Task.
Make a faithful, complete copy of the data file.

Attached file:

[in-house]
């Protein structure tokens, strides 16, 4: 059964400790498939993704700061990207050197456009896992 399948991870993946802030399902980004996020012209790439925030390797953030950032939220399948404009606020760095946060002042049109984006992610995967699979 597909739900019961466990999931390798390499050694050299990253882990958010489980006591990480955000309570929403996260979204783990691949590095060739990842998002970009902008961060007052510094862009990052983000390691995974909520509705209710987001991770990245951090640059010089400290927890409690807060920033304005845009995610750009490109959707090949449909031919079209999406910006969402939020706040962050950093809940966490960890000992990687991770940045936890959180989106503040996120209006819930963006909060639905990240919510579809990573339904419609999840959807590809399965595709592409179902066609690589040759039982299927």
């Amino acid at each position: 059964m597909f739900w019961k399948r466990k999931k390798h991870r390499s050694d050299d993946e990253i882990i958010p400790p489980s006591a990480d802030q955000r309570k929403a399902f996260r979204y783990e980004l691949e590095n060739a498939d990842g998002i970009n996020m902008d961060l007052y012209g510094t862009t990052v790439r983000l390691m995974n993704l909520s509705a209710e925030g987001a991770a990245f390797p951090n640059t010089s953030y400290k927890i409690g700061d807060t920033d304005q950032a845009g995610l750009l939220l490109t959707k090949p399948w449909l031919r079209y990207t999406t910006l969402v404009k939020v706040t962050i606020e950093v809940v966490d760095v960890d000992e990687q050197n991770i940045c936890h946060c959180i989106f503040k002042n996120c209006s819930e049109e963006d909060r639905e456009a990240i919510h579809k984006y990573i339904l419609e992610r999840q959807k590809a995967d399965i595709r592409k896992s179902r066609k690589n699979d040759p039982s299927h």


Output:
[in-house]
């Protein structure tokens, strides 16, 4: 059964400790498939993704700061990207050197456009896992 399948991870993946802030399902980004996020012209790439925030390797953030950032939220399948404009606020760095946060002042049109984006992610995967699979 597909739900019961466990999931390798390499050694050299990253882990958010489980006591990480955000309570929403996260979204783990691949590095060739990842998002970009902008961060007052510094862009990052983000390691995974909520509705209710987001991770990245951090640059010089400290927890409690807060920033304005845009995610750009490109959707090949449909031919079209999406910006969402939020706040962050950093809940966490960890000992990687991770940045936890959180989106503040996120209006819930963006909060639905990240919510579809990573339904419609999840959807590809399965595709592409179902066609690589040759039982299927």
């Amino acid at each position: 059964m597909f739900w019961k399948r466990k999931k390798h991870r390499s050694d050299d993946e990253i882990i958010p400790p489980s006591a990480d802030q955000r309570k929403a399902f996260r979204y783990e980004l691949e590095n060739a498939d990842g998002i970009n996020m902008d961060l007052y012209g510094t862009t990052v790439r983000l390691m995974n993704l909520s509705a209710e925030g987001a991770a990245f390797p951090n640059t010089s953030y400290k927890i409690g700061d807060t920033d304005q950032a845009g995610l750009l939220l490109t959707k090949p399948w449909l031919r079209y990207t999406t910006l969402v404009k939020v706040t962050i606020e950093v809940v966490d760095v960890d000992e990687q050197n991770i940045c936890h946060c959180i989106f503040k002042n996120c209006s819930e049109e963006d909060r639905e456009a990240i919510h579809k984006y990573i339904l419609e992610r999840q959807k590809a995967d399965i595709r592409k896992s179902r066609k690589n699979d040759p039982s299927h």